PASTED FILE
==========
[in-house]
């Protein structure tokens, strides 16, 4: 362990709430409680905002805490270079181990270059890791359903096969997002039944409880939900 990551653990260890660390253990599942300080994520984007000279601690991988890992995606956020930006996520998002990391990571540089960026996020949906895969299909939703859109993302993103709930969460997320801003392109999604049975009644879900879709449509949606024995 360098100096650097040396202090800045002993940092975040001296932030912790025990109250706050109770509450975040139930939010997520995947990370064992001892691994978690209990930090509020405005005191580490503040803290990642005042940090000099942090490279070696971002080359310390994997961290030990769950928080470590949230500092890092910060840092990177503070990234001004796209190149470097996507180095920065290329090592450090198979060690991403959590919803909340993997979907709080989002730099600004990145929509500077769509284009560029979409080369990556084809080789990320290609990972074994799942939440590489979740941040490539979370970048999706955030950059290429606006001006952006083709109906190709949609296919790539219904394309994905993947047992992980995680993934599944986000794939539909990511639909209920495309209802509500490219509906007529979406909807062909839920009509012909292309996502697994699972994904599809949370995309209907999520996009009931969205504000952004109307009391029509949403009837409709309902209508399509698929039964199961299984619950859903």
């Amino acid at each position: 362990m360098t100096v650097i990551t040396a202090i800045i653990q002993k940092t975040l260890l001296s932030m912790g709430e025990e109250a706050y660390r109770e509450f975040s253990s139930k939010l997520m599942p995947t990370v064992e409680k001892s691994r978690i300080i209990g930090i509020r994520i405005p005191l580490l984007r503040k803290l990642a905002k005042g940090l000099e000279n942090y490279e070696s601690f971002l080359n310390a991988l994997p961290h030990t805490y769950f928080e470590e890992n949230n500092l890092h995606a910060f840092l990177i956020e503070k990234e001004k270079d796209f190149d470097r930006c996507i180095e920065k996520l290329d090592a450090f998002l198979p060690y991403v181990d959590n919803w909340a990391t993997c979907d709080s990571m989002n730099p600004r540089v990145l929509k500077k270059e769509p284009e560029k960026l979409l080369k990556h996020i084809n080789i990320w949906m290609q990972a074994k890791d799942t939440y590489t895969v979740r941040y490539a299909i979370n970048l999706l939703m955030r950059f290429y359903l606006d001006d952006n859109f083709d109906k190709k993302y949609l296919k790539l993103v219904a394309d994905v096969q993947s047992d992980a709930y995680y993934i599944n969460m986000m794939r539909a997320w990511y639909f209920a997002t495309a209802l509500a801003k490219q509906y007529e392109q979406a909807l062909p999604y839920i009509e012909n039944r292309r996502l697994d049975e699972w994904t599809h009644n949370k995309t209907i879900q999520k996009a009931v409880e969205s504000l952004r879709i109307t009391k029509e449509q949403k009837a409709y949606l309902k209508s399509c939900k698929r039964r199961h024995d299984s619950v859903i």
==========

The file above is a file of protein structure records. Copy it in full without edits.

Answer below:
[in-house]
């Protein structure tokens, strides 16, 4: 362990709430409680905002805490270079181990270059890791359903096969997002039944409880939900 990551653990260890660390253990599942300080994520984007000279601690991988890992995606956020930006996520998002990391990571540089960026996020949906895969299909939703859109993302993103709930969460997320801003392109999604049975009644879900879709449509949606024995 360098100096650097040396202090800045002993940092975040001296932030912790025990109250706050109770509450975040139930939010997520995947990370064992001892691994978690209990930090509020405005005191580490503040803290990642005042940090000099942090490279070696971002080359310390994997961290030990769950928080470590949230500092890092910060840092990177503070990234001004796209190149470097996507180095920065290329090592450090198979060690991403959590919803909340993997979907709080989002730099600004990145929509500077769509284009560029979409080369990556084809080789990320290609990972074994799942939440590489979740941040490539979370970048999706955030950059290429606006001006952006083709109906190709949609296919790539219904394309994905993947047992992980995680993934599944986000794939539909990511639909209920495309209802509500490219509906007529979406909807062909839920009509012909292309996502697994699972994904599809949370995309209907999520996009009931969205504000952004109307009391029509949403009837409709309902209508399509698929039964199961299984619950859903």
């Amino acid at each position: 362990m360098t100096v650097i990551t040396a202090i800045i653990q002993k940092t975040l260890l001296s932030m912790g709430e025990e109250a706050y660390r109770e509450f975040s253990s139930k939010l997520m599942p995947t990370v064992e409680k001892s691994r978690i300080i209990g930090i509020r994520i405005p005191l580490l984007r503040k803290l990642a905002k005042g940090l000099e000279n942090y490279e070696s601690f971002l080359n310390a991988l994997p961290h030990t805490y769950f928080e470590e890992n949230n500092l890092h995606a910060f840092l990177i956020e503070k990234e001004k270079d796209f190149d470097r930006c996507i180095e920065k996520l290329d090592a450090f998002l198979p060690y991403v181990d959590n919803w909340a990391t993997c979907d709080s990571m989002n730099p600004r540089v990145l929509k500077k270059e769509p284009e560029k960026l979409l080369k990556h996020i084809n080789i990320w949906m290609q990972a074994k890791d799942t939440y590489t895969v979740r941040y490539a299909i979370n970048l999706l939703m955030r950059f290429y359903l606006d001006d952006n859109f083709d109906k190709k993302y949609l296919k790539l993103v219904a394309d994905v096969q993947s047992d992980a709930y995680y993934i599944n969460m986000m794939r539909a997320w990511y639909f209920a997002t495309a209802l509500a801003k490219q509906y007529e392109q979406a909807l062909p999604y839920i009509e012909n039944r292309r996502l697994d049975e699972w994904t599809h009644n949370k995309t209907i879900q999520k996009a009931v409880e969205s504000l952004r879709i109307t009391k029509e449509q949403k009837a409709y949606l309902k209508s399509c939900k698929r039964r199961h024995d299984s619950v859903i």